Written by Dale Carter
I have been involved in the Hands-on labs for 11 years now. I started as a proctor before working on the Help Desk eventually becoming one of the Help Desk leads. My biggest honor came when I was asked to be the staffing manager for the Hands-on Labs back in 2016.
It was once I became staffing manager that I really started to learn how big the Hands-on Labs was at VMware and just how many people from around the world are involved.
Many customers that come to VMware Explore, previously VMworld, to take our labs likely don’t realize the amount of demanding work that goes in to building the labs and making this such a successful program.
Let us look at what goes into building the Labs each year and who does all the challenging work throughout the year. Yes, there is a dedicated staff team at VMware who runs the Hands-on Labs program and maintains the infrastructure throughout the year, but this is a small number of staff that is part of the full program.
The team that builds and maintains/updates the labs throughout the year is the amazing volunteer army that Jon Schultz and I lead. This team works tirelessly through the year, giving up their own time as this is a totally volunteer role. This team is made up of Solution Engineers, Technical Account Managers, Professional Services, GSS, Technical Marketing, Engineering. This is a team that comes from around the world: we have team members in Australia, India, Singapore, Japan, all over Europe, South America, Canada, and the United States. The picture below shows the team that was on site in San Francisco this year and around 90% of the people in this picture are volunteers. These people do not simply volunteer to help at the event, these are the people who build the labs.
This team spends endless nights and weekends (sometimes vacations) working and building the labs we all enjoy. A lot of the testing is taking place as we run up to Explore at the end of August and this means the staff are spending even more time during July and August making sure everything is working as expected and the infrastructure can scale as expected.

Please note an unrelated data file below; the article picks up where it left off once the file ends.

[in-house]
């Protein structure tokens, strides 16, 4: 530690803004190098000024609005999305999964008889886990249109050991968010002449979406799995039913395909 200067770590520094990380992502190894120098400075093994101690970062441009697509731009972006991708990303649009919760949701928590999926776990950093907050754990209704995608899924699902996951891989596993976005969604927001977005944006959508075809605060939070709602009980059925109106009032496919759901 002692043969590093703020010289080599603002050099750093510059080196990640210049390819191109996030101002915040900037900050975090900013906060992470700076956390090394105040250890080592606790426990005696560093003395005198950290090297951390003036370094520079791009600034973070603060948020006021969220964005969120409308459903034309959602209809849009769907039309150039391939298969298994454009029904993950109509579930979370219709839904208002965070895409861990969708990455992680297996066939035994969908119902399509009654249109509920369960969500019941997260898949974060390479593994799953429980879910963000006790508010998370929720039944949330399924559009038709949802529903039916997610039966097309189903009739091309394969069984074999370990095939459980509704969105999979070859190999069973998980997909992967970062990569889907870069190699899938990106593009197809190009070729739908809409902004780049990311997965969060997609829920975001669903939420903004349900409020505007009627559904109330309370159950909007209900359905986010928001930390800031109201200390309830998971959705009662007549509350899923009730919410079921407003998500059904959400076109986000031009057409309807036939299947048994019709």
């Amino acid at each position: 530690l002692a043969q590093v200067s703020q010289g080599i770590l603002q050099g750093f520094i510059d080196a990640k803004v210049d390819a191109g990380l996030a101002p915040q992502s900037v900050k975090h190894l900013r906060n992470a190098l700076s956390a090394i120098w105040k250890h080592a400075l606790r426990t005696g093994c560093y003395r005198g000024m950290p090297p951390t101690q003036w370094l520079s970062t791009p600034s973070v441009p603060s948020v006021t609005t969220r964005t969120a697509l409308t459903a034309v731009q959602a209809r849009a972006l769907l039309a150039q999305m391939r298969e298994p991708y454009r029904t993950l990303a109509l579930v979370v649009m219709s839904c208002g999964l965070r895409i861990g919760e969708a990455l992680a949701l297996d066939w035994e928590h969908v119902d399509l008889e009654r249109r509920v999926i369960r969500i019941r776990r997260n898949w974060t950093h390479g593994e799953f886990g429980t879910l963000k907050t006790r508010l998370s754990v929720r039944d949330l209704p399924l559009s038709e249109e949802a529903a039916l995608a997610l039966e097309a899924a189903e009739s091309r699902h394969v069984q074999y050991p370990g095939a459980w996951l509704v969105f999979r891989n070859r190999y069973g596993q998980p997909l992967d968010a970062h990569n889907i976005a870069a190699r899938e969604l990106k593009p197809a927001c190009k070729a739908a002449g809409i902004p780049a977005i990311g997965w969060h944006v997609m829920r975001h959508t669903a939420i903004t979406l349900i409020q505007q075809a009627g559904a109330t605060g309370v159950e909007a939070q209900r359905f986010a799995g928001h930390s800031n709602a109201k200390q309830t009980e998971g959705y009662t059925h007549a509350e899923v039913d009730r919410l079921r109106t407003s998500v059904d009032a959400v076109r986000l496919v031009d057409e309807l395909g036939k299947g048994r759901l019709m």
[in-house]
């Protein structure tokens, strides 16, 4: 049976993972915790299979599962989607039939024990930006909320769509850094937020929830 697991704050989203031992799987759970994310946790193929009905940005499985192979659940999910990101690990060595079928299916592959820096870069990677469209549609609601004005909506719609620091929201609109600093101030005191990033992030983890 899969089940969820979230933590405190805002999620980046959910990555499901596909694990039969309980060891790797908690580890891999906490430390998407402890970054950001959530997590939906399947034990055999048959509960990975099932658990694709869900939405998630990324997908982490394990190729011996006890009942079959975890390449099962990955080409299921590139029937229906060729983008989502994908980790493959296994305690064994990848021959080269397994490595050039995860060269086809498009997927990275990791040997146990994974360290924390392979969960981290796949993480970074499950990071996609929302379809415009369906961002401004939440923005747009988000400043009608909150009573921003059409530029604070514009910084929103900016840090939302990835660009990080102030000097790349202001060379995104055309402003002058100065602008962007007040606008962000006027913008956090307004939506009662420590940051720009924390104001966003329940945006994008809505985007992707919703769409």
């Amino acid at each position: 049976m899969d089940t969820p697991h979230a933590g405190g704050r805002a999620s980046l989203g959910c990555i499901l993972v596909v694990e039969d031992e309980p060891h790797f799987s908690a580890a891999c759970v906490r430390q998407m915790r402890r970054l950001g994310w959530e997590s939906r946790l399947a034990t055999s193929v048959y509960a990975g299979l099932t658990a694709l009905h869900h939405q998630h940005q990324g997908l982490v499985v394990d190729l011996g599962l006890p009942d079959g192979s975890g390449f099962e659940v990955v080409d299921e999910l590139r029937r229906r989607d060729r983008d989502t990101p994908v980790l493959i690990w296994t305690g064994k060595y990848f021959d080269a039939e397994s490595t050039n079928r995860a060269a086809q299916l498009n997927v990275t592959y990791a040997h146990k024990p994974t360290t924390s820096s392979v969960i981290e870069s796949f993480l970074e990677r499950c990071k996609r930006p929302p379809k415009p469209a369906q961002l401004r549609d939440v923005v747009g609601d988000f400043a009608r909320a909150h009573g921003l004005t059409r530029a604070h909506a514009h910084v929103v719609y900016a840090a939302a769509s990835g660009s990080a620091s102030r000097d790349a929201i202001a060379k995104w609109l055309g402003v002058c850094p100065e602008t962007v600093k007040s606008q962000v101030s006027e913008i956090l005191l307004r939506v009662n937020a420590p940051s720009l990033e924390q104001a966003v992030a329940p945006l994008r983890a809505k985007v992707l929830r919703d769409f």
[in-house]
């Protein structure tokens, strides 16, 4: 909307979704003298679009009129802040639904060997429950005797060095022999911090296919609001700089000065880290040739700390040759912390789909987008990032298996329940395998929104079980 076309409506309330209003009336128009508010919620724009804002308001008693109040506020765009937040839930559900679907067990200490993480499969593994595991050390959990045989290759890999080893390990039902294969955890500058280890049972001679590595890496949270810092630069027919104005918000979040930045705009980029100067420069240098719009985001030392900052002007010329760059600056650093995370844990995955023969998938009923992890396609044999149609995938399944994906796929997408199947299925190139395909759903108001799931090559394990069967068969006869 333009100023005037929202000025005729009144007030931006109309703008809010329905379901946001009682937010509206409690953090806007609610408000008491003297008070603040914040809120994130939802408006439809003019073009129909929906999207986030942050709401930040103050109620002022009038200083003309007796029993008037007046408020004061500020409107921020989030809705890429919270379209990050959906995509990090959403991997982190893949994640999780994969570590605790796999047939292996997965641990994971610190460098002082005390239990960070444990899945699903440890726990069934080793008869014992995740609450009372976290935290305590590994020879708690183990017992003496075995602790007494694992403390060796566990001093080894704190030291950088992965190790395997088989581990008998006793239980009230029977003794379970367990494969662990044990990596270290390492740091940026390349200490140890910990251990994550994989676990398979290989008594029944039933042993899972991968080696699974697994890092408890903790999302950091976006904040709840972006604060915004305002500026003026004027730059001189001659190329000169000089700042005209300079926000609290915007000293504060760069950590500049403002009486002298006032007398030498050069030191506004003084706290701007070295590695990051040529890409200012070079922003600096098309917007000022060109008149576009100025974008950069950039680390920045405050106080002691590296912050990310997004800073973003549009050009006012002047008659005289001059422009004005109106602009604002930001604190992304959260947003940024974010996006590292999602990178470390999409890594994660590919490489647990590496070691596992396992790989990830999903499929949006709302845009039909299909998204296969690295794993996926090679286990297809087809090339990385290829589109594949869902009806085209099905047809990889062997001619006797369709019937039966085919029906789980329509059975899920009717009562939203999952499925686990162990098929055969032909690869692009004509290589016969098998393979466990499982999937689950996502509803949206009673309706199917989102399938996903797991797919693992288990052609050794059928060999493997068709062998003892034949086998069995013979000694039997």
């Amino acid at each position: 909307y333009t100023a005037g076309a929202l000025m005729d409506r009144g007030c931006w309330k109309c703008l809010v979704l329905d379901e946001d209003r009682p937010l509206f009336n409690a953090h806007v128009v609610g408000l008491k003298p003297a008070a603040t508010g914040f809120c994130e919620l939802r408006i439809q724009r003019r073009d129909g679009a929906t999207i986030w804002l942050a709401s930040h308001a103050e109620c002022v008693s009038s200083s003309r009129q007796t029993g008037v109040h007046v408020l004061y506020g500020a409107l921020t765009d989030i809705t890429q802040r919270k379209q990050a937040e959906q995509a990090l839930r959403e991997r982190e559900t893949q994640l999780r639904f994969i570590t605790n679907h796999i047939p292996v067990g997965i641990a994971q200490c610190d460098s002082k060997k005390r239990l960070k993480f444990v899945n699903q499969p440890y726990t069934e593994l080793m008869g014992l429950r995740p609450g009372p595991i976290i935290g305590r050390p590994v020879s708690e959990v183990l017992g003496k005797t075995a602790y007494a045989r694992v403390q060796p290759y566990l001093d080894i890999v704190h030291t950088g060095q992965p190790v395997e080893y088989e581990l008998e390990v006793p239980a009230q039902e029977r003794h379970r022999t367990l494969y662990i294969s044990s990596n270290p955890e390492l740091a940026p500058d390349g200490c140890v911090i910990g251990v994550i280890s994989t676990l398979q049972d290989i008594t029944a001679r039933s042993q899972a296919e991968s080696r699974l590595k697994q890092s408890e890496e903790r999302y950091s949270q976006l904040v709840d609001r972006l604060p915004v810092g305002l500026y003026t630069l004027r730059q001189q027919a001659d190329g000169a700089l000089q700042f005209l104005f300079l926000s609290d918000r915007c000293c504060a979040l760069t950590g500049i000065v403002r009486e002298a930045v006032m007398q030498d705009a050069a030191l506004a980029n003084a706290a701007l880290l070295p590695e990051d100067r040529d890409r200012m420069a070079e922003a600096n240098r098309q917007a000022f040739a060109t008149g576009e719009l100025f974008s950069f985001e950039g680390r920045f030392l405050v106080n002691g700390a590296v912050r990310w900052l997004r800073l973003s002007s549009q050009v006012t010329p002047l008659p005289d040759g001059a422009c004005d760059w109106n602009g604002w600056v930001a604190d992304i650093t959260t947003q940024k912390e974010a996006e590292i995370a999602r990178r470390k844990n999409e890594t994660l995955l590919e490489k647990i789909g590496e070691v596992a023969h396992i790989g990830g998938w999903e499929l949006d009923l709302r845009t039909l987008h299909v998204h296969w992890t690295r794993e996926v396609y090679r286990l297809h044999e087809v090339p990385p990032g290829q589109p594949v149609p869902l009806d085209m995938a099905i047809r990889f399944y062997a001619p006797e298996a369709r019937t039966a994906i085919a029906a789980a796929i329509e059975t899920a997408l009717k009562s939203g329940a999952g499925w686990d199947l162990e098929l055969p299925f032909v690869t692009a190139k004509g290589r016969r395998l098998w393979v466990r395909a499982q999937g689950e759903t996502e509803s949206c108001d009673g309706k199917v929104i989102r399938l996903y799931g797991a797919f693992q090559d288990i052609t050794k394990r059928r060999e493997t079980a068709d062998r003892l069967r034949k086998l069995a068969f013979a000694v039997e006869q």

This is also the team that is leading with VMware on VMware. As a lot of people know, everything is run as virtual machines in the Hands-on Labs, even having vSphere on vSphere. We are often working with completely new software and the teams build out labs for products that will be announced at the event. The Hands-on Labs is the first place our customers can try new software after it is announced. Examples this year were vSphere 8 and vSAN 8, which have been announced but not yet released. Attendees received a “technology preview” of the unreleased products during Hands-on Labs at VMware Explore in the US.
Over the years, the Hands-on Labs have seen several changes from small individual labs that I attended as a customer, to just self-paced labs, to what we have today: a mixture of Expert-led labs and self-paced labs. The one constant has been the volunteer army that we have built at VMware. The people that have been part of this amazing army throughout the years can be seen all over the industry today: I look at the friends I have made over the years working in the Hands-on Labs and I see them at many software companies all over the world. Members of this team have gone on to be CTOs at VMware and other companies as well as Directors, Senior Directors, Vice Presidents, and technology leads. The Hands-on Labs program has been at the heart of many amazing technological advances throughout the industry.
I would like to personally thank all the fantastic volunteers that have been part of the Hands-on Labs over the years, and I look forward to working with many more as this program continues to grow.
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